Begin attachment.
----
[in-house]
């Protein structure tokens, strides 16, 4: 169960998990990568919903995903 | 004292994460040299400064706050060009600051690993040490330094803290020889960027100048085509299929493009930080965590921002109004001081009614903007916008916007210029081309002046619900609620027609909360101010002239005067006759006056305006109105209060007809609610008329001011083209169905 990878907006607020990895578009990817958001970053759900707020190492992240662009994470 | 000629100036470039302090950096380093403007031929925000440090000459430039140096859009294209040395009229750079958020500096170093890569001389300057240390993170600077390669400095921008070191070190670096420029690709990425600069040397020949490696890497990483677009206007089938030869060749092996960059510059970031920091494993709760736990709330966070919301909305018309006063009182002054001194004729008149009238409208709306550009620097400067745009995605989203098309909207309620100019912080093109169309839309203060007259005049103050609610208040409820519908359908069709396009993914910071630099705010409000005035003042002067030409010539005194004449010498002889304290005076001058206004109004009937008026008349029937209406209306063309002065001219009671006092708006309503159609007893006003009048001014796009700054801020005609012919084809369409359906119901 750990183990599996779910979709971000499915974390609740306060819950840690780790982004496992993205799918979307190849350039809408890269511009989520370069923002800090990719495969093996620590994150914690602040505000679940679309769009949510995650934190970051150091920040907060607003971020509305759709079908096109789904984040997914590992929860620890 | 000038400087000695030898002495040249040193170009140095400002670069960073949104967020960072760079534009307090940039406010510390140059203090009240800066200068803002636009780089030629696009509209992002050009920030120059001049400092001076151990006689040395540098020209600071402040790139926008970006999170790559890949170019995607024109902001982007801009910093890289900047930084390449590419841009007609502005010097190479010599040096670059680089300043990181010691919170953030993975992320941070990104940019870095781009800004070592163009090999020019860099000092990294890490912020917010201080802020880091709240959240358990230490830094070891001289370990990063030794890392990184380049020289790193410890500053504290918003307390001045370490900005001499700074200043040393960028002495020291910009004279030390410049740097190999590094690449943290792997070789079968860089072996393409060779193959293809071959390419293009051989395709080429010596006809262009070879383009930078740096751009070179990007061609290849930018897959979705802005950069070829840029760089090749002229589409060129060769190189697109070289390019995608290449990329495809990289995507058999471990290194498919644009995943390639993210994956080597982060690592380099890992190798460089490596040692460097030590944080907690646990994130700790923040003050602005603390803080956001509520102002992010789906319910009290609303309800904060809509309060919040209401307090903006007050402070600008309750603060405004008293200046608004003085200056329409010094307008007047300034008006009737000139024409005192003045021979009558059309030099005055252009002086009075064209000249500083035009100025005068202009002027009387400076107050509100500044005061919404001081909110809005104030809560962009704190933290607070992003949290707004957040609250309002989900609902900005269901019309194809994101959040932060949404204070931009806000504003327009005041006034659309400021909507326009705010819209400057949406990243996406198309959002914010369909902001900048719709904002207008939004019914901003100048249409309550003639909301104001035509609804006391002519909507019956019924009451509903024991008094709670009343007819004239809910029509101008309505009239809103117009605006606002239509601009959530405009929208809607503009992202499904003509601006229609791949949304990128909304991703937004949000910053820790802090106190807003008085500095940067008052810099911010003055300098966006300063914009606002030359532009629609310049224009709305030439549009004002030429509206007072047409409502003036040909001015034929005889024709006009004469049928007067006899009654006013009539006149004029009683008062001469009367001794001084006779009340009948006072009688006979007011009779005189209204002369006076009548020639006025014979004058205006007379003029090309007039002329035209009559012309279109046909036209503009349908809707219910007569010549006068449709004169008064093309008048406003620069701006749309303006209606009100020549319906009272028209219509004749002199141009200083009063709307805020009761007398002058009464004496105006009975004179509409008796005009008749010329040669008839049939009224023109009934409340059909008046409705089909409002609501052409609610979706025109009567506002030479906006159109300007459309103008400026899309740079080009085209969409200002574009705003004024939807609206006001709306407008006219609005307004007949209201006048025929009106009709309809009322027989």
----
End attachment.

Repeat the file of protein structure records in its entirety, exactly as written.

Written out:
[in-house]
């Protein structure tokens, strides 16, 4: 169960998990990568919903995903 | 004292994460040299400064706050060009600051690993040490330094803290020889960027100048085509299929493009930080965590921002109004001081009614903007916008916007210029081309002046619900609620027609909360101010002239005067006759006056305006109105209060007809609610008329001011083209169905 990878907006607020990895578009990817958001970053759900707020190492992240662009994470 | 000629100036470039302090950096380093403007031929925000440090000459430039140096859009294209040395009229750079958020500096170093890569001389300057240390993170600077390669400095921008070191070190670096420029690709990425600069040397020949490696890497990483677009206007089938030869060749092996960059510059970031920091494993709760736990709330966070919301909305018309006063009182002054001194004729008149009238409208709306550009620097400067745009995605989203098309909207309620100019912080093109169309839309203060007259005049103050609610208040409820519908359908069709396009993914910071630099705010409000005035003042002067030409010539005194004449010498002889304290005076001058206004109004009937008026008349029937209406209306063309002065001219009671006092708006309503159609007893006003009048001014796009700054801020005609012919084809369409359906119901 750990183990599996779910979709971000499915974390609740306060819950840690780790982004496992993205799918979307190849350039809408890269511009989520370069923002800090990719495969093996620590994150914690602040505000679940679309769009949510995650934190970051150091920040907060607003971020509305759709079908096109789904984040997914590992929860620890 | 000038400087000695030898002495040249040193170009140095400002670069960073949104967020960072760079534009307090940039406010510390140059203090009240800066200068803002636009780089030629696009509209992002050009920030120059001049400092001076151990006689040395540098020209600071402040790139926008970006999170790559890949170019995607024109902001982007801009910093890289900047930084390449590419841009007609502005010097190479010599040096670059680089300043990181010691919170953030993975992320941070990104940019870095781009800004070592163009090999020019860099000092990294890490912020917010201080802020880091709240959240358990230490830094070891001289370990990063030794890392990184380049020289790193410890500053504290918003307390001045370490900005001499700074200043040393960028002495020291910009004279030390410049740097190999590094690449943290792997070789079968860089072996393409060779193959293809071959390419293009051989395709080429010596006809262009070879383009930078740096751009070179990007061609290849930018897959979705802005950069070829840029760089090749002229589409060129060769190189697109070289390019995608290449990329495809990289995507058999471990290194498919644009995943390639993210994956080597982060690592380099890992190798460089490596040692460097030590944080907690646990994130700790923040003050602005603390803080956001509520102002992010789906319910009290609303309800904060809509309060919040209401307090903006007050402070600008309750603060405004008293200046608004003085200056329409010094307008007047300034008006009737000139024409005192003045021979009558059309030099005055252009002086009075064209000249500083035009100025005068202009002027009387400076107050509100500044005061919404001081909110809005104030809560962009704190933290607070992003949290707004957040609250309002989900609902900005269901019309194809994101959040932060949404204070931009806000504003327009005041006034659309400021909507326009705010819209400057949406990243996406198309959002914010369909902001900048719709904002207008939004019914901003100048249409309550003639909301104001035509609804006391002519909507019956019924009451509903024991008094709670009343007819004239809910029509101008309505009239809103117009605006606002239509601009959530405009929208809607503009992202499904003509601006229609791949949304990128909304991703937004949000910053820790802090106190807003008085500095940067008052810099911010003055300098966006300063914009606002030359532009629609310049224009709305030439549009004002030429509206007072047409409502003036040909001015034929005889024709006009004469049928007067006899009654006013009539006149004029009683008062001469009367001794001084006779009340009948006072009688006979007011009779005189209204002369006076009548020639006025014979004058205006007379003029090309007039002329035209009559012309279109046909036209503009349908809707219910007569010549006068449709004169008064093309008048406003620069701006749309303006209606009100020549319906009272028209219509004749002199141009200083009063709307805020009761007398002058009464004496105006009975004179509409008796005009008749010329040669008839049939009224023109009934409340059909008046409705089909409002609501052409609610979706025109009567506002030479906006159109300007459309103008400026899309740079080009085209969409200002574009705003004024939807609206006001709306407008006219609005307004007949209201006048025929009106009709309809009322027989």